Incidents of school and workplace violence are increasing in both type and frequency. In the last 10 years, the number of mass shootings has gone up 4 times. Prior to Columbine, mass shootings took place about every six months. Now, that pace is almost one every six weeks. We have also seen an 8-fold increase of mass disasters over the last 40 years.
How well you can communicate significantly impacts how effectively you can respond to an emergency. Consider the following parties that need to respond in an emergency-
During the Marjory Stoneman Douglas High School shooting, students and teachers from the second floor recognized shots were being fired and went into lockdown positions. It took only 10 seconds to clear the hallway and get into lockdown.
This is important because, those 10 seconds saved every person from injury on the second floor. Parkland proves that even only 10 seconds can save lives.
It took 69 seconds to handle the first 9-1-1 call during the MSDS shooting because the calls went to the wrong dispatch center. By the time police were dispatched the shooter was climbing the stairs to the second floor. This is an example of delayed response due to technology gap.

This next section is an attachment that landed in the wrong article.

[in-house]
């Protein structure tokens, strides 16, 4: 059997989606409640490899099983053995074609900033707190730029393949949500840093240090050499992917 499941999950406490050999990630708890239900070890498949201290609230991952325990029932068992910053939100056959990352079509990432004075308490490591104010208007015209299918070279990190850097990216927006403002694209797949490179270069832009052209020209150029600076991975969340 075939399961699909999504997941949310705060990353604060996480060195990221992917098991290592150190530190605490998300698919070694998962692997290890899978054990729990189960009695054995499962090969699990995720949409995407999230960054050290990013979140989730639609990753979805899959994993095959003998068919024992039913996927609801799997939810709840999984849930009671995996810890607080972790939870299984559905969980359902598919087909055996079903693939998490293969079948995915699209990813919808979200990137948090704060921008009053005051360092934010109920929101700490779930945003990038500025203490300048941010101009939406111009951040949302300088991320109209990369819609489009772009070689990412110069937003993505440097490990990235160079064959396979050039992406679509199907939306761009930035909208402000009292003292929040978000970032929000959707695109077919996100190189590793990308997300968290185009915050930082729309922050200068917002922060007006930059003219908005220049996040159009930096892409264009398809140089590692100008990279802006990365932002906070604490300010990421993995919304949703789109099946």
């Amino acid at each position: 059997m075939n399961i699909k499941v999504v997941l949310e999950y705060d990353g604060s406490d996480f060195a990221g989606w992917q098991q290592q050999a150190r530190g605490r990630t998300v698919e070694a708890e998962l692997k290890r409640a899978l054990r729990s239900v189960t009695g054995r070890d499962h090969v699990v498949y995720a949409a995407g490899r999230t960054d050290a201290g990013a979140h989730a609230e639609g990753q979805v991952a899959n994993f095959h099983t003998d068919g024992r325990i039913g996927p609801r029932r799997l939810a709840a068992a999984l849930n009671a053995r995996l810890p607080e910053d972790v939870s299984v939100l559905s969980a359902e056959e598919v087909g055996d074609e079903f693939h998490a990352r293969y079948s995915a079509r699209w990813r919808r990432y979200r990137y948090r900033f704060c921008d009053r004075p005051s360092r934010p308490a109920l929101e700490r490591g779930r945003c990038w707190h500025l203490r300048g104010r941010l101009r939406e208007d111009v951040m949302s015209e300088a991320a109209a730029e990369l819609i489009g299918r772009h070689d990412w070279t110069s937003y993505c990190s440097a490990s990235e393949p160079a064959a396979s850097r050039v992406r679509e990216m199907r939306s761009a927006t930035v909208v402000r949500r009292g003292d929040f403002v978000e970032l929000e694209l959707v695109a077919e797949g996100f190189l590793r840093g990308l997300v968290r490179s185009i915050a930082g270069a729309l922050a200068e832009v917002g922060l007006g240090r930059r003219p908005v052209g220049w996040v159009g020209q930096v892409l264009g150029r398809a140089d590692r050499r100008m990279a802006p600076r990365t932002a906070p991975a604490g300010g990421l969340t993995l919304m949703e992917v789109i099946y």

The FCC reported that this delayed response affects 250K lives every year and results in over 10,000 lives lost every year.
Police responses to emergencies like school shootings are daunting tasks. Panic, chaos, and confusion are rampant during these events. Any information drastically can reduce response time.
In the majority of active shooter incidents, the emergency response time greatly exceeded the incident duration.
During the MSDS shooting it took 48 minutes to reach the last surviving victim even though doctors were waiting in the parking lot. At Sandy Hook, every victim had survivable wounds if they could have stopped the bleeding.
"The fate of the wounded lays with those who apply the first dressing." - Col. Nicholas Senn, MD
at a school
At most schools, emergency communication consists of walkie talkie radios and hardwired intercom systems that can't be heard everywhere, are triggered by gunshots, and require dial codes that are hard to remember in an emergency.
This is important because, although lockdowns are effective, many of the schools are not able make it into lockdown during the incident.
with first responders
Original 9-1-1 technology is from the 1960's and hasn't kept pace with communication technology. Only 5.5% of 9-1-1 dispatch centers were capable of receiving text messages in 2015.
This technology gap means inaccurate location data resulting in routing errors and delayed response while the callers location is being determined.
its about time
In an emergency, one of the most important things is time. In fact, the response time of everyone involved or responding to an emergency has a large impact on the number of casualties. In an active shooter situation, on average, a death happens every 15-20 seconds. Every second matters.